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Title: Aβ1-25-Derived Sphingolipid-Domain Tracer Peptide SBD Interacts with Membrane Ganglioside Clusters via a Coil-Helix-Coil Motif
Authors: Wang, Yaofeng
Kraut, Rachel
Mu, Yuguang
Keywords: Sphingolipid binding domain
Lipid rafts
Molecular dynamics simulation
Issue Date: 2015
Source: Wang, Y., Kraut, R., & Mu, Y. (2015). Aβ1-25-Derived Sphingolipid-Domain Tracer Peptide SBD Interacts with Membrane Ganglioside Clusters via a Coil-Helix-Coil Motif. International Journal of Molecular Sciences, 16(11), 26318-26332.
Series/Report no.: International Journal of Molecular Sciences
Abstract: The Amyloid-β (Aβ)-derived, sphingolipid binding domain (SBD) peptide is a fluorescently tagged probe used to trace the diffusion behavior of sphingolipid-containing microdomains in cell membranes through binding to a constellation of glycosphingolipids, sphingomyelin, and cholesterol. However, the molecular details of the binding mechanism between SBD and plasma membrane domains remain unclear. Here, to investigate how the peptide recognizes the lipid surface at an atomically detailed level, SBD peptides in the environment of raft-like bilayers were examined in micro-seconds-long molecular dynamics simulations. We found that SBD adopted a coil-helix-coil structural motif, which binds to multiple GT1b gangliosides via salt bridges and CH–π interactions. Our simulation results demonstrate that the CH–π and electrostatic forces between SBD monomers and GT1b gangliosides clusters are the main driving forces in the binding process. The presence of the fluorescent dye and linker molecules do not change the binding mechanism of SBD probes with gangliosides, which involves the helix-turn-helix structural motif that was suggested to constitute a glycolipid binding domain common to some sphingolipid interacting proteins, including HIV gp120, prion, and Aβ.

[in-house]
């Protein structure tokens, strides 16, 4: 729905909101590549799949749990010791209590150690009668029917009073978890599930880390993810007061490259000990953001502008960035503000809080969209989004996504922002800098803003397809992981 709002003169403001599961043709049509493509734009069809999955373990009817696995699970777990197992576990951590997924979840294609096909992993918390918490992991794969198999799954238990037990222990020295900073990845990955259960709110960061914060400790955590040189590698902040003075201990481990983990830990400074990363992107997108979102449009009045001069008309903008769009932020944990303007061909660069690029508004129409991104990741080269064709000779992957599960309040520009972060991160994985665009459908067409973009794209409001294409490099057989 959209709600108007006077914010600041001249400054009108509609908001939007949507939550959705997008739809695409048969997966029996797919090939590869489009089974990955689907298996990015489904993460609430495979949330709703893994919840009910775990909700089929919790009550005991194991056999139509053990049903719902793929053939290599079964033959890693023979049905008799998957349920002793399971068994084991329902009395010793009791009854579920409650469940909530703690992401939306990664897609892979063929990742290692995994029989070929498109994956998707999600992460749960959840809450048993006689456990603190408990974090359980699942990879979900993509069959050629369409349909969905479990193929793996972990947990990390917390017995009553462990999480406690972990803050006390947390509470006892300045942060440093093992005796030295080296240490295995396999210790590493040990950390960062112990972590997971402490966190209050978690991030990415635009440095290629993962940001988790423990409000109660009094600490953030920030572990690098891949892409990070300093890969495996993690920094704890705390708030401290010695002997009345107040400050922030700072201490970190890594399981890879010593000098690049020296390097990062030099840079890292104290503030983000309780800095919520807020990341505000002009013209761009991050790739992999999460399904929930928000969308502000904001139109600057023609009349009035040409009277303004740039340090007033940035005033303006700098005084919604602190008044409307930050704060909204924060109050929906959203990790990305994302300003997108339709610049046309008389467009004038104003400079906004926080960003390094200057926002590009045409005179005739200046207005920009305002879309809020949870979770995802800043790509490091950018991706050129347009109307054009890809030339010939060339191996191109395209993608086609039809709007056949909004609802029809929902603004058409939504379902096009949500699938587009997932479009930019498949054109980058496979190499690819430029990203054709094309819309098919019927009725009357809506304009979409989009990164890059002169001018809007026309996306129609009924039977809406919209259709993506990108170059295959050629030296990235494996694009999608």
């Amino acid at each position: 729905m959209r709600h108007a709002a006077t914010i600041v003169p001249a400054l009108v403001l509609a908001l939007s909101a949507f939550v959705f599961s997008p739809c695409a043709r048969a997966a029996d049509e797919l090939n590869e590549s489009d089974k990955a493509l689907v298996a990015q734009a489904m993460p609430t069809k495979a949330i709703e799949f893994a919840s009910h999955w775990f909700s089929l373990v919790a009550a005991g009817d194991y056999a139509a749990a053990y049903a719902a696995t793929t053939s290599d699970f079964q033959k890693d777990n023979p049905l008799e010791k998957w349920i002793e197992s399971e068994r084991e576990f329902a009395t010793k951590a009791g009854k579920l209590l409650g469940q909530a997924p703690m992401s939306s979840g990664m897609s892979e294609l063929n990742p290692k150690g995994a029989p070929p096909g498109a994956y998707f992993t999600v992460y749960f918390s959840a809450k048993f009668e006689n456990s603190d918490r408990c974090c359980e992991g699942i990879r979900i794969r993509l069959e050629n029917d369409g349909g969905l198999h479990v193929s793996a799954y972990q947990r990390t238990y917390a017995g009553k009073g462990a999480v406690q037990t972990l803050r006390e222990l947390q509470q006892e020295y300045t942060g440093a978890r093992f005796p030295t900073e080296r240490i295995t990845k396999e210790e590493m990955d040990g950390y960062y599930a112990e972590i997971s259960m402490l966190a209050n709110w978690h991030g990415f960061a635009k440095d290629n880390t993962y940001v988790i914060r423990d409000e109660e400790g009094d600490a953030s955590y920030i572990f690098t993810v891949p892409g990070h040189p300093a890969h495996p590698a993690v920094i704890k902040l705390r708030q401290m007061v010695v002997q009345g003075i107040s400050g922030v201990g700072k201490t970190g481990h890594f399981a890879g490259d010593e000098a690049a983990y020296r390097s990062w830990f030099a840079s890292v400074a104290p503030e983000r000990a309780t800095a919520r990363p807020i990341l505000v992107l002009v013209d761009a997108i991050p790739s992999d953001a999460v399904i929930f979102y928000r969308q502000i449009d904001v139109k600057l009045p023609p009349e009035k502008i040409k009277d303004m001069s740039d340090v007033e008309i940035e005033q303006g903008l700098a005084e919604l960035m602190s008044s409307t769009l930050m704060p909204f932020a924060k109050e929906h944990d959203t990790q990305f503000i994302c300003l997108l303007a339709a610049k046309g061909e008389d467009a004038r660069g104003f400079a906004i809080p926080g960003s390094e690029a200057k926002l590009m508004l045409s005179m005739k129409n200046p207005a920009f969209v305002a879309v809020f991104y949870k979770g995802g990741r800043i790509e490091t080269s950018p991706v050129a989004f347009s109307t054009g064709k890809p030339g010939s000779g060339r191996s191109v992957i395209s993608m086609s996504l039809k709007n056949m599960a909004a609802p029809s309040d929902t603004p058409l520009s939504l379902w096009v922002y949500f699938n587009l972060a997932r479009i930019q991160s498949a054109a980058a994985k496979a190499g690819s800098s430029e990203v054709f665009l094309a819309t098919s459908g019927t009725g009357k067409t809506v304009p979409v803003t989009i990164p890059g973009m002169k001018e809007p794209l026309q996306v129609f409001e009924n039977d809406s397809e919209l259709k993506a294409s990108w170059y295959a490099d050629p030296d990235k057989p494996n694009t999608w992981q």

ISSN: 1661-6596
DOI: 10.3390/ijms161125955
Schools: School of Biological Sciences 
Rights: © 2015 by the authors; licensee MDPI, Basel, Switzerland. This article is an open access article distributed under the terms and conditions of the Creative Commons by Attribution (CC-BY) license (
Fulltext Permission: open
Fulltext Availability: With Fulltext
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